Multinational Pooling

AAA

DEFINITION of 'Multinational Pooling'

A method global companies use to manage the risk of their employee benefit plans throughout the world. The different employee benefit programs of a mulinational company are combined to form an international pool. The result of multinational pooling is financial savings and better control of the risks.

INVESTOPEDIA EXPLAINS 'Multinational Pooling'

There are two types of multinational pooling: company-specific and multi-client. Company-specific pooling is used by multinationals with international clients who are large enough to do the pooling on their own. Multi-client pools are available for companies who are less global but can none the less save costs by joining forces with other companies.

The merits of multinational pooling include:
- Economies of scale and purchasing power
- Global experience rating
- Financial cost savings
- Improved underwriting terms and conditions
- Annual reporting
- Management tool and information base

RELATED TERMS
  1. Articles Of Incorporation

    A set of documents filed with a government body to legally document ...
  2. Dow Jones Global Titans 50 Index

    A market capitalization-weighted index of 50 of the largest multinational ...
  3. World Trade Organization - WTO

    An international organization dealing with the global rules of ...
  4. Multinational Corporation - MNC

    A corporation that has its facilities and other assets in at ...
  5. Value Of Risk (VOR)

    The financial benefit that a risk-taking activity will bring ...
  6. Business Judgment Rule

    A legal principle which grants directors, officers, and agents ...
RELATED FAQS
  1. What is political risk and what can a multinational company do to minimize exposure?

    For multinational companies, political risk refers to the risk that a host country will make political decisions that will ... Read Full Answer >>
  2. Why would a multinational corporation conduct a vertical foreign direct investment?

    In many cases, multinational corporations conduct horizontal foreign direct investment (FDI) activities in order to expand ... Read Full Answer >>
  3. What are the different types of price discrimination and how are they used?

    Price discrimination is one of the competitive practices used by larger, established businesses in an attempt to profit from ... Read Full Answer >>
  4. What are the different sources of business risk?

    A certain risk level is inherent in running a business. A company cannot completely eliminate risk, but it can control or ... Read Full Answer >>
  5. How does the law of diminishing returns affect marginal revenue?

    The law of diminishing returns is better thought of as the law of increasing opportunity costs. The law states that -- if ... Read Full Answer >>
  6. What is the theory of asymmetric information in economics?

    The theory of asymmetric information was developed in the 1970s and 1980s as a plausible explanation for common phenomena ... Read Full Answer >>
Related Articles
  1. Insurance

    Investing Beyond Your Borders

    Investing abroad poses risks, but can also help you diversify. Discover ways to invest in foreign stocks.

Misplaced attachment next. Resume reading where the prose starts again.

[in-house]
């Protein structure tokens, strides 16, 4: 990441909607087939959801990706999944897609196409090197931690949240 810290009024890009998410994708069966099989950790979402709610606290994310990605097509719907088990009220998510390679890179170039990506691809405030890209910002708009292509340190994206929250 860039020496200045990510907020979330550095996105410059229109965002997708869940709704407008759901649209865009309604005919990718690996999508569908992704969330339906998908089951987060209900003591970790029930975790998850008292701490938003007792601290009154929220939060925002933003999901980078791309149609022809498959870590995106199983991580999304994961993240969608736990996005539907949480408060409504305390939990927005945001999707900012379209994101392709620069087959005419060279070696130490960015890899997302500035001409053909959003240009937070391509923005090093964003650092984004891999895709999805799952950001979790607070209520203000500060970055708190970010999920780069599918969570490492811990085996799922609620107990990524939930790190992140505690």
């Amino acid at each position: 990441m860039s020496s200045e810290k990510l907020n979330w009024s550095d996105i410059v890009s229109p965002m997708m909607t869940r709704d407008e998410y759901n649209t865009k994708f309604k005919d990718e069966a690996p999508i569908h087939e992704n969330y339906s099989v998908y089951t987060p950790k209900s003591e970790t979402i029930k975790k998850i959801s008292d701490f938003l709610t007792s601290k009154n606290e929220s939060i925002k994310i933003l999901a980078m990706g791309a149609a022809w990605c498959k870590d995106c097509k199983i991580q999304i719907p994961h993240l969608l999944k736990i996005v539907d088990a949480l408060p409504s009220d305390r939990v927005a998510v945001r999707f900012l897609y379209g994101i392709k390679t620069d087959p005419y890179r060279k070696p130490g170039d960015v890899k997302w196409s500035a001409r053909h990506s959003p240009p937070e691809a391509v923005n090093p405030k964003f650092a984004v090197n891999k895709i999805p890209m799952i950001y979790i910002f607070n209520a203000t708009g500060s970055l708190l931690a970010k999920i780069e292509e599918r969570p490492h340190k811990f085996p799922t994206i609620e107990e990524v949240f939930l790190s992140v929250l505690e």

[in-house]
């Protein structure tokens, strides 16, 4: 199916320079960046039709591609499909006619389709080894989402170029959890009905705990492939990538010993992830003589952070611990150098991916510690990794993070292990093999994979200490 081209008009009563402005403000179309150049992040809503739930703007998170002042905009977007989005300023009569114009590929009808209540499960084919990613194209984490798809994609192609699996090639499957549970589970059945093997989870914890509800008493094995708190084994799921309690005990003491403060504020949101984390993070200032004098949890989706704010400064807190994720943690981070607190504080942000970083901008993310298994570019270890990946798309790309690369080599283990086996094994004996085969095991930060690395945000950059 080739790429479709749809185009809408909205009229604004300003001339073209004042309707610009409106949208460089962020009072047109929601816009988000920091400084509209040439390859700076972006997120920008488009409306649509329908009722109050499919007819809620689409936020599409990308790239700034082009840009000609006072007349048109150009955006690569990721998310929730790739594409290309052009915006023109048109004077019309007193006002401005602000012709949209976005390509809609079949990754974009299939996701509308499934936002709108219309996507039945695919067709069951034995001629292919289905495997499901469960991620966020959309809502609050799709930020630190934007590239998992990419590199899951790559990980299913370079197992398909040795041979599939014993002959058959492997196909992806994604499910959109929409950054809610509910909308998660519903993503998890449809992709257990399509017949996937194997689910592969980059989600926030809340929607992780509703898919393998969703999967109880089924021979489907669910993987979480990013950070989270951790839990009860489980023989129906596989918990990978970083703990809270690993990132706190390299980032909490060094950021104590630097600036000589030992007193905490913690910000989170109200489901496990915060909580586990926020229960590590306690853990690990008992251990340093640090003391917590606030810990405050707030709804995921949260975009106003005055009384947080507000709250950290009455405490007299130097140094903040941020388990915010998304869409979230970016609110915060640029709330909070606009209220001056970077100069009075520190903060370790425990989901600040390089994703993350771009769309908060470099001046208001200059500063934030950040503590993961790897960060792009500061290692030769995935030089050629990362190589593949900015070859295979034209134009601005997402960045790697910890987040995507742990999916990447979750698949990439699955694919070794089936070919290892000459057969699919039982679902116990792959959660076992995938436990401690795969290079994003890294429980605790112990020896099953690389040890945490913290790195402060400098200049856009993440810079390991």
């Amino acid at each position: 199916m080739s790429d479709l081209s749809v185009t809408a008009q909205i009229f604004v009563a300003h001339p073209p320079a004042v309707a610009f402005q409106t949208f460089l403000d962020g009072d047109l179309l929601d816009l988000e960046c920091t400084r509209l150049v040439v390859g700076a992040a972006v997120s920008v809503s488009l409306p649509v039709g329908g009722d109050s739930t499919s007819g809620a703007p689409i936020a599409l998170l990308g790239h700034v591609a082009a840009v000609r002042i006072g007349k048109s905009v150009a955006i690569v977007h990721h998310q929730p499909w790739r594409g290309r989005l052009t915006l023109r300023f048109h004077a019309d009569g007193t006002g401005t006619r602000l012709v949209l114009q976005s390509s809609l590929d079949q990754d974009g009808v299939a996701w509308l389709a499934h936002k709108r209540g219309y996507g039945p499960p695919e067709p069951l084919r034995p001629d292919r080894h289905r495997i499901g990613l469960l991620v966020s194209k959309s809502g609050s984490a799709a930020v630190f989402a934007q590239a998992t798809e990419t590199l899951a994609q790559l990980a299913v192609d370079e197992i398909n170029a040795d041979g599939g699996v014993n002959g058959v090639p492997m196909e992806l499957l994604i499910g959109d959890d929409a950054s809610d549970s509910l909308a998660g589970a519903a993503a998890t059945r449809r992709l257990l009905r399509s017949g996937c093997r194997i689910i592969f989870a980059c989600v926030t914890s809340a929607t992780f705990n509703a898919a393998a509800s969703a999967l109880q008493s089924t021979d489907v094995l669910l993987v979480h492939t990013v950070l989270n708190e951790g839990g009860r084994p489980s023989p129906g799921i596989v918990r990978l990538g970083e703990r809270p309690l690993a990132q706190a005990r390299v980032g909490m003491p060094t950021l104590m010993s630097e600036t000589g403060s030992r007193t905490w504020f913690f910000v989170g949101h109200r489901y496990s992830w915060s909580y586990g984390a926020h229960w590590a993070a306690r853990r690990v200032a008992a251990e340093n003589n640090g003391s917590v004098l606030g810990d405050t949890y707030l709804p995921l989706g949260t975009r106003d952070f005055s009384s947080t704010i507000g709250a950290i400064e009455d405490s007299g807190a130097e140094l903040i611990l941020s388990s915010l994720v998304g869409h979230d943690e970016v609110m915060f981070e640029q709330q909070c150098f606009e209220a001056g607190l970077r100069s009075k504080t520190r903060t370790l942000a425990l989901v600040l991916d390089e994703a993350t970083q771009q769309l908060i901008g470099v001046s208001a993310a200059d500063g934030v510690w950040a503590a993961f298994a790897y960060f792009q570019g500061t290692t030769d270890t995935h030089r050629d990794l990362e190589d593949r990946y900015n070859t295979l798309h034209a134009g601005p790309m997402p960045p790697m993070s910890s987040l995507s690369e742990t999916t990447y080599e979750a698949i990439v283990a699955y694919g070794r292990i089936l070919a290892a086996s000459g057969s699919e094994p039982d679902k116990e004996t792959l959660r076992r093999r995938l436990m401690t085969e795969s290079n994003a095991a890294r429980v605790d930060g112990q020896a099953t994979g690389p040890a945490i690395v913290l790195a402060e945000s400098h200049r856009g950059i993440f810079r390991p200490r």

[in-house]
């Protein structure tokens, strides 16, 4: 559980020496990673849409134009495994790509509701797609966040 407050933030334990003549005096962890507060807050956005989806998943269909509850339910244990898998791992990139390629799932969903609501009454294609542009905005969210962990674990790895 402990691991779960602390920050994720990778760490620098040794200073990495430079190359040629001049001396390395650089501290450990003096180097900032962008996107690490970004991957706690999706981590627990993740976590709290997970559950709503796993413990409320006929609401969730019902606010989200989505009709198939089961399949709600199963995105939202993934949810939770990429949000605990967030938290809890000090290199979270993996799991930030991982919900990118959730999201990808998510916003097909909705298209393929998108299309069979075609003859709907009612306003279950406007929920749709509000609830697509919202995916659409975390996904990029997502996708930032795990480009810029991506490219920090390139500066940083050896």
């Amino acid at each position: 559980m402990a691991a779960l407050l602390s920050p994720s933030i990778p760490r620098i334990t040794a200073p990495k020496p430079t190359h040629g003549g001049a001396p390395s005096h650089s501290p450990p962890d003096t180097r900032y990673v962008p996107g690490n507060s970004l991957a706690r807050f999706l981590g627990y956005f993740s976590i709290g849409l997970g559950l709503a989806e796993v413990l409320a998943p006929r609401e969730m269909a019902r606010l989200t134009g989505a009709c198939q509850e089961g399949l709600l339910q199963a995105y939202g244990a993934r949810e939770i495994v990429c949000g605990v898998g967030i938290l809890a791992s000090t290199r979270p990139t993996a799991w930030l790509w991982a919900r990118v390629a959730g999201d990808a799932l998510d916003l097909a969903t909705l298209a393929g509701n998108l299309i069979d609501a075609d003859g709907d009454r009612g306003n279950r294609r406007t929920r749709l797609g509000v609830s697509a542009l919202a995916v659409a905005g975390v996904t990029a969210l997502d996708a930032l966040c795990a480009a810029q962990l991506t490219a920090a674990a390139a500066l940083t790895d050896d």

2. Economics

    What Is Supply?

    Supply is the amount of goods a producer is willing to produce at a given price, and is one of the most basic concepts in economics.
  3. Economics

    What is a Management Buyout?

    A management buyout, or MBO, is a transaction where a company's management team purchases the assets and operations of the business they manage.
  4. Economics

    Understanding Green Field Investments

    A green field investment refers to a company, usually a large multi-national corporation, building a new facility in a foreign country.
  5. Economics

    Modified Internal Rate of Return (MIRR)

    Modified internal rate of return (MIRR) is a variant of the more traditional internal rate of return calculation.
  6. Economics

    Explaining Cash On Delivery

    Cash on delivery, also referred to as COD, is a method of shipping goods to buyers who do not have credit terms with the seller.
  7. Credit & Loans

    What's a Revolving Line of Credit?

    A revolving line of credit is an arrangement made between a company or an individual and a bank to borrow money on a short-term basis.
  8. Economics

    Understanding Horizontal Integration

    Horizontal integration is the acquisition or internal creation of related businesses to a company’s current business focus.
  9. Economics

    Understanding Marginal Benefit

    Marginal benefit is an economic term that describes the maximum amount a consumer is willing to pay for an additional unit of a good or service.
  10. Personal Finance

    Will Tesla Cars Ever Be Affordable?

    Tesla cars are highly sought after, but also command a very high price tag.

You May Also Like

Hot Definitions
  1. Fisher Effect

    An economic theory proposed by economist Irving Fisher that describes the relationship between inflation and both real and ...
  2. Fiduciary

    1. A person legally appointed and authorized to hold assets in trust for another person. The fiduciary manages the assets ...
  3. Expected Return

    The amount one would anticipate receiving on an investment that has various known or expected rates of return. For example, ...
  4. Carrying Value

    An accounting measure of value, where the value of an asset or a company is based on the figures in the company's balance ...
  5. Capital Account

    A national account that shows the net change in asset ownership for a nation. The capital account is the net result of public ...
  6. Brand Equity

    The value premium that a company realizes from a product with a recognizable name as compared to its generic equivalent. ...
Trading Center